Commenting on the announcement of a new system to attract international teachers to work in England, Kevin Courtney, joint general secretary of the National Education Union, said:  

"We entirely agree with the minister that the expertise that schools can draw upon shouldn't be limited by geographical location. But the Government is driven less by internationalism than by the desperate state of its recruitment and retention policy. The government's aspiration to make England the best place in the world to be a teacher will not be realised through a system in which real levels of pay are falling and workload is intensifying.  

"Latest Government figures show the number of newly qualified entrants to the profession is lower than in every year but one since 2012. The number of teachers leaving within their first year has increased to 1 in 8, with almost a quarter of teachers leaving the profession within three years and almost a third within five years. A succession of Conservative governments have continually made England a worse place to teach, and less attractive to teachers with whom we currently have an existing agreement on Qualified Teacher Status. Numbers of overseas teachers awarded QTS have declined by 57% since 2015/16.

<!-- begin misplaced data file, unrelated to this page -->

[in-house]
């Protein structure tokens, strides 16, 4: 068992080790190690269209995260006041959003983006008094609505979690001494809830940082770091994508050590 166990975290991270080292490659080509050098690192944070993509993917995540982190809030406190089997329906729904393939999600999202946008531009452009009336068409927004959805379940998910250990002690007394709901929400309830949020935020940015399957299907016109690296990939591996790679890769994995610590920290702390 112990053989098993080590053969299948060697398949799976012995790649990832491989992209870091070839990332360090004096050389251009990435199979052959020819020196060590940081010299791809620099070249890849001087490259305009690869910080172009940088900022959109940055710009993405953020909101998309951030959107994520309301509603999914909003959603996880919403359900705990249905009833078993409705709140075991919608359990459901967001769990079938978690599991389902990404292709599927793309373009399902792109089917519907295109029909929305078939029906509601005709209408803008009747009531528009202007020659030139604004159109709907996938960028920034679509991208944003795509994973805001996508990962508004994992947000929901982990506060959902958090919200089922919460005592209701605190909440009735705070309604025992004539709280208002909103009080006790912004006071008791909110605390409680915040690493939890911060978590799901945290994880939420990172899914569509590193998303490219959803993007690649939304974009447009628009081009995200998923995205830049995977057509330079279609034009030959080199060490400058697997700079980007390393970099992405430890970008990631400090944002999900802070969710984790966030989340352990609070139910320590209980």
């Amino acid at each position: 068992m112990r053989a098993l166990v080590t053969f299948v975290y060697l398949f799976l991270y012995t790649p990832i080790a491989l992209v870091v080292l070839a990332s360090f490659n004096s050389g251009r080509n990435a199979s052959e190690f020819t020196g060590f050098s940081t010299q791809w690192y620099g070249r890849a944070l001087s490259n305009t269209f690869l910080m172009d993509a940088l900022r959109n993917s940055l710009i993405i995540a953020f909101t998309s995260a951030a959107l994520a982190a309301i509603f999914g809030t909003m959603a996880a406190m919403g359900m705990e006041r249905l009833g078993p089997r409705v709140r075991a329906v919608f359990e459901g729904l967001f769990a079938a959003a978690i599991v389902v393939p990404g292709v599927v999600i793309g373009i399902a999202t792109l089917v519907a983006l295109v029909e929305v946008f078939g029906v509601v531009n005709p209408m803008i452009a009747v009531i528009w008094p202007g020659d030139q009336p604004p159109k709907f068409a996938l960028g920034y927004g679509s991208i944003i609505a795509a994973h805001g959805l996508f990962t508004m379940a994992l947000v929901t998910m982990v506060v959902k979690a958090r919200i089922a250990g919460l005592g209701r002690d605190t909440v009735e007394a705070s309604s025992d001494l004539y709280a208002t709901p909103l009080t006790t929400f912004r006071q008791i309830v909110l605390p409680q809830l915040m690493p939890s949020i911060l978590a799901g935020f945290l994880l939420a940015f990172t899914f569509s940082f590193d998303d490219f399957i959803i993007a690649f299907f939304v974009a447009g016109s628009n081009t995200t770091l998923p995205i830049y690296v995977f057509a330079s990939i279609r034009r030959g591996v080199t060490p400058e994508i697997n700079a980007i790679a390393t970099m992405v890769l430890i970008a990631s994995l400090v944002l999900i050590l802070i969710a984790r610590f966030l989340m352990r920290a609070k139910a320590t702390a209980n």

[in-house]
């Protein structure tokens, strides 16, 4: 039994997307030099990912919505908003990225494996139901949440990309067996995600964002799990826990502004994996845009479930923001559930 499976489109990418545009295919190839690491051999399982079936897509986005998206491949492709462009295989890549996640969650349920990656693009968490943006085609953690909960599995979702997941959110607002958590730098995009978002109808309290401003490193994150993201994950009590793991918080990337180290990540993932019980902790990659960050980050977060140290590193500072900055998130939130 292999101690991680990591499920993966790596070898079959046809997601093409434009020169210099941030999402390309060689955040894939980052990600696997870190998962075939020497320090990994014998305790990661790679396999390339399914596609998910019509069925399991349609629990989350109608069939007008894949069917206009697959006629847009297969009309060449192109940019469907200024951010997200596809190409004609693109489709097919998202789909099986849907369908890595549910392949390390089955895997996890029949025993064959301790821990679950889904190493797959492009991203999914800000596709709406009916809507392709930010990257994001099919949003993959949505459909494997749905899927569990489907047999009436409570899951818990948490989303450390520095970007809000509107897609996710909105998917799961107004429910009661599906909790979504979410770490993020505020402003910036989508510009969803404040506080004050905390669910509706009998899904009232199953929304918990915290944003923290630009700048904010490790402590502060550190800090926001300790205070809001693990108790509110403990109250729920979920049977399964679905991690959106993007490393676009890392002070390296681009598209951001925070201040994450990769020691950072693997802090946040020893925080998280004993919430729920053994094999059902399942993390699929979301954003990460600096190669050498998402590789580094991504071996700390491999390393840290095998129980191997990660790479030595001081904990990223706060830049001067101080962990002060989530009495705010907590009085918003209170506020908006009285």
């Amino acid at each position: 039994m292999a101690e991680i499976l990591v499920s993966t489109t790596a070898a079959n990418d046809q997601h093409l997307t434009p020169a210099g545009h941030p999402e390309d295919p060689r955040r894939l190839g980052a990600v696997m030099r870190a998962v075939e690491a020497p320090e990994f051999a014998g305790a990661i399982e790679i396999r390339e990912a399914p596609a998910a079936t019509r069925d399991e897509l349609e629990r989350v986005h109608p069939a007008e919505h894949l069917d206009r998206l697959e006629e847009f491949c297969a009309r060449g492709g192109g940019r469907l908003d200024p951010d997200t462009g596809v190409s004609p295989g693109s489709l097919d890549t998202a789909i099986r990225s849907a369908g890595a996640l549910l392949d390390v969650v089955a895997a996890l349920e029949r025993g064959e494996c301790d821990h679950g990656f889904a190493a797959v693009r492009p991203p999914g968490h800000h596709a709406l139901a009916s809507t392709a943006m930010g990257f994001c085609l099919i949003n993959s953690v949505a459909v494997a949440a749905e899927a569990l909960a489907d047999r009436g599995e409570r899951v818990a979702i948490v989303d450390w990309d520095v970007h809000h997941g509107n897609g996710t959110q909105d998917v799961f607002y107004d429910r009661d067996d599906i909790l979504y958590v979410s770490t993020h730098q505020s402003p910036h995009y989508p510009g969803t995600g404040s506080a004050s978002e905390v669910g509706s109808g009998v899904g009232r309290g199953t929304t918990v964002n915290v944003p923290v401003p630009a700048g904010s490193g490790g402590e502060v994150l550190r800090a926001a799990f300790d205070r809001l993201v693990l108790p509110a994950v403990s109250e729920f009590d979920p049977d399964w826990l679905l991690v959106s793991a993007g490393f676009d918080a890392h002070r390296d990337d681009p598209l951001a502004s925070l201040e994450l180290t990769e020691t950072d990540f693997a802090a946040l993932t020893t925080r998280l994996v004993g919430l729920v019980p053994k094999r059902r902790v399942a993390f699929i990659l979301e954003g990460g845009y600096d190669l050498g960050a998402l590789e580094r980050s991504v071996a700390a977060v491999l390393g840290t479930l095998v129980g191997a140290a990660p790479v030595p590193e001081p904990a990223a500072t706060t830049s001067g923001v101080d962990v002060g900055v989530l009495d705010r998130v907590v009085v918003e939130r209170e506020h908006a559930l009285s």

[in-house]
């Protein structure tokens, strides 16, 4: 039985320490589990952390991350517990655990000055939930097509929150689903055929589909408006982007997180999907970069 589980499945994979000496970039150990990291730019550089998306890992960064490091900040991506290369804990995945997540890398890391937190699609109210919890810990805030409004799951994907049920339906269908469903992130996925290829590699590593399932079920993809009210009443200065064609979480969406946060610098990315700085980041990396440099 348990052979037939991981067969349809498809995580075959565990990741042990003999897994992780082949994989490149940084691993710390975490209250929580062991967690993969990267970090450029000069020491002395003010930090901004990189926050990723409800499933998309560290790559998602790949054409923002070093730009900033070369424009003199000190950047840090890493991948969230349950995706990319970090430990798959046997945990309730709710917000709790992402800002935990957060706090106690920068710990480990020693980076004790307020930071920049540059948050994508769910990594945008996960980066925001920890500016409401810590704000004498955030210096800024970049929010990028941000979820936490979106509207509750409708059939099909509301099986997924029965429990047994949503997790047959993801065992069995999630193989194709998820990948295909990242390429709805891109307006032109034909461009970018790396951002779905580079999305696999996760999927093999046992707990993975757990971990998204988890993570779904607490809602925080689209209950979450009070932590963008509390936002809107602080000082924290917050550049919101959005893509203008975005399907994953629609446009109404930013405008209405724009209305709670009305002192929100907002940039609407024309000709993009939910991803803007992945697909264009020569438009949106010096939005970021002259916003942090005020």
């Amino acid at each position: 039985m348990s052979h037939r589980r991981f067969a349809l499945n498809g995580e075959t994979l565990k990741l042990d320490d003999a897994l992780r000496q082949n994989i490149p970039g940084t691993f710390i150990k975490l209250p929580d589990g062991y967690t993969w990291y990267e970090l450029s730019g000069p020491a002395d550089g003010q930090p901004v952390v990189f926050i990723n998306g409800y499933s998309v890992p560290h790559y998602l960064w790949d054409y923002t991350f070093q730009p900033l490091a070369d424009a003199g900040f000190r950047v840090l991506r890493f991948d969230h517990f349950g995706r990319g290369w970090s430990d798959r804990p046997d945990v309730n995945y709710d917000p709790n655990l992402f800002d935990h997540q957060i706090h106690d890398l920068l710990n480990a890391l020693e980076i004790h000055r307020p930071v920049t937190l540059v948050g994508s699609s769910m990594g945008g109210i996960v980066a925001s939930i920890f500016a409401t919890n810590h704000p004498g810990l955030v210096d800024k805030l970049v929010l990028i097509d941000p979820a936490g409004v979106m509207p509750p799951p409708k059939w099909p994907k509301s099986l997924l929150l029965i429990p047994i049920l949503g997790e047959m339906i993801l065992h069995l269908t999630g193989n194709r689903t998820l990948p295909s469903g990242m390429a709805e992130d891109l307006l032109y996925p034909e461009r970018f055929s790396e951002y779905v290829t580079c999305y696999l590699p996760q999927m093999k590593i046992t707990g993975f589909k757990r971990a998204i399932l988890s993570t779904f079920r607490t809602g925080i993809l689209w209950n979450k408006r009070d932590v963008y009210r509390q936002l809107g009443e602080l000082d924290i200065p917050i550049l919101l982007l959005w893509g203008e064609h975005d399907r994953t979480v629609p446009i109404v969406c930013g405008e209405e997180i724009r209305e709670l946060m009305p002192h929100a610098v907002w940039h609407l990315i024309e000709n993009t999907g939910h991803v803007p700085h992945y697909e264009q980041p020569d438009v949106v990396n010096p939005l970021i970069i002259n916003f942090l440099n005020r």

“We need to be careful not to deprive other education systems of much needed teachers. The UK has signed up to SDG4 which commits that by 2030, all girls and boys complete free, equitable and quality primary and secondary education leading to relevant and effective learning - and progress towards this goal has not only stalled but gone into reverse following the Covid pandemic. "

"This is the latest in a string of announcements which ignore such basic problems in favour of attempts at piecemeal solutions. Without fundamental changes the deep-rooted recruitment and retention problem will continue with the obvious detrimental impact on children and young people's education."